KUSA - More than 100 years ago, entrepreneur John Brisben Walker wanted to build a "Summer White House" in the foothills of Jefferson County.
Walker's dream took only a few steps towards reality, but it is a dream that still exists in a place that can be explored today: on Castle Trail in JeffCo's Mount Falcon Park.
The length of the trip back in time depends on which side of Mount Falcon Park you choose. A longer hike of six miles round-trip starts at the east trailhead.
The shorter version, three miles round-trip, starts from the west trailhead. Starting from the west trailhead will also lead you past the ruins of a castle, where the dream for a summer White House started.
It is also only 0.7 miles from the west trailhead to the ruins of Walker’s home. It’s a stone castle with fireplaces on several floors. Walker preserved thousands of acres of land around Morrison in the early 1900s. In 1918, lightning hit this home, causing a fire. The ruins are all that is left of this home.
Walker left Colorado soon after the fire, but his land became the foundation for Denver Mountain Parks and JeffCo Open Space.
Just 0.8 miles from Walker's home, you can still see the foundation of Walker's dream to build the Summer White House.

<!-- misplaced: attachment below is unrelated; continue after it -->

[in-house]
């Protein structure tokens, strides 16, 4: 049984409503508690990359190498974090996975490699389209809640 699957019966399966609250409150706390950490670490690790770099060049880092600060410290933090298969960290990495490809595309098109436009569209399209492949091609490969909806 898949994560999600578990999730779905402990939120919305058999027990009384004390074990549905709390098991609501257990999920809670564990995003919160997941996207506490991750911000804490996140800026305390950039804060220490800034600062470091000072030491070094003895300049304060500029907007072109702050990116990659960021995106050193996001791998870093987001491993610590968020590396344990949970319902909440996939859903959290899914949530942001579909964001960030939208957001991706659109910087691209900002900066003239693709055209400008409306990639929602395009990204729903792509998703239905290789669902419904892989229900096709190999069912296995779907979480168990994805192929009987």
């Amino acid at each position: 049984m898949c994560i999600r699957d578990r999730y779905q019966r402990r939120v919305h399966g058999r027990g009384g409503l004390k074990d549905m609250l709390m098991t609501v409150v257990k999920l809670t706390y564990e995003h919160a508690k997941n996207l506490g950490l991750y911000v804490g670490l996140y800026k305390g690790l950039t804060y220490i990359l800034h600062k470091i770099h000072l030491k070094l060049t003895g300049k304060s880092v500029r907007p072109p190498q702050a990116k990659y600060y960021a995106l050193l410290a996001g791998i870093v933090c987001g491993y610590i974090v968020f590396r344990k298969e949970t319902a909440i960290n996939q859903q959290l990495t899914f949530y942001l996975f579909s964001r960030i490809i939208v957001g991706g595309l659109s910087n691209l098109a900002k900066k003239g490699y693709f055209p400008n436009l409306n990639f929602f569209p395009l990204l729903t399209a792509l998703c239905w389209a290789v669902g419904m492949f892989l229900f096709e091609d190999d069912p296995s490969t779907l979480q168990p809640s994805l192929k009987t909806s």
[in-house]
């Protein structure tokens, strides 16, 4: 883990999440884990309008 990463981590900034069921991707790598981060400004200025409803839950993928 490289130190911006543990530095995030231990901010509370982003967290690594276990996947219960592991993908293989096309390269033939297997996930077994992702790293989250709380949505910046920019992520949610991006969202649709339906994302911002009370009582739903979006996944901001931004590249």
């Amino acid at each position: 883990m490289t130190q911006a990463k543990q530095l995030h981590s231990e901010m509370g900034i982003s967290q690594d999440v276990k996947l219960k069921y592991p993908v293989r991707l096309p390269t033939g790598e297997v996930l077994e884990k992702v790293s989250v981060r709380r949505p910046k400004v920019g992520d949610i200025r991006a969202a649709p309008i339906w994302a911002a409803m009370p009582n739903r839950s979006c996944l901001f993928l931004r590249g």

Follow the castle trail for another 0.4 miles, and signs will point to another trail, Walker’s Dream. The trail rises about another 200 feet in elevation, up to 7,600 feet. As you walk along this path, incredible views of Denver and Red Rocks can be seen just to the east. A large white stone that looks out of place will suddenly come into view.
That stone is the corner stone of what would have been a gift from the people of Colorado to the presidents of the United States.
On July 4, 1914, a cornerstone of Colorado yule marble was to be the start of a castle in the clouds. The idea was to build a castle modeled after those in Europe for the president to enjoy during the summer months.
The castle was to have 22 rooms and was designed by Denver architect J.B. Benedict. One key issue with the construction was funding. One idea was to persuade students at schools across the country to donate pennies to the project.
If it had been built, the Summer White House would have had five floors built into the side of a steep cliff. An early wall for this castle still stands. Walking along the path, you can see the views that would have been seen from the castle’s windows. It would have been a pristine and natural escape for the nation’s leader.
It would also have been a challenge to reach the site. But the castle would have had some amazing views of Red Rocks and may have been able to be seen from the famous concert venue.
Walker was a man of many dreams and many projects at the start of the 1900s. For a time he owned and edited Cosmopolitan magazine. He pioneered farming changes in Colorado, and developed parts of downtown Denver.
Shortly after he came up with the idea for the summer White House he moved onto other things and life in Colorado took several hard turns. It was only a few years later that his wife died and his home in what would become Mount Falcon Park was destroyed.
He left Colorado and many of his dreams behind, including the Summer White House.
A place he loved would eventually become home to trails and thousands of acres for people to explore and enjoy.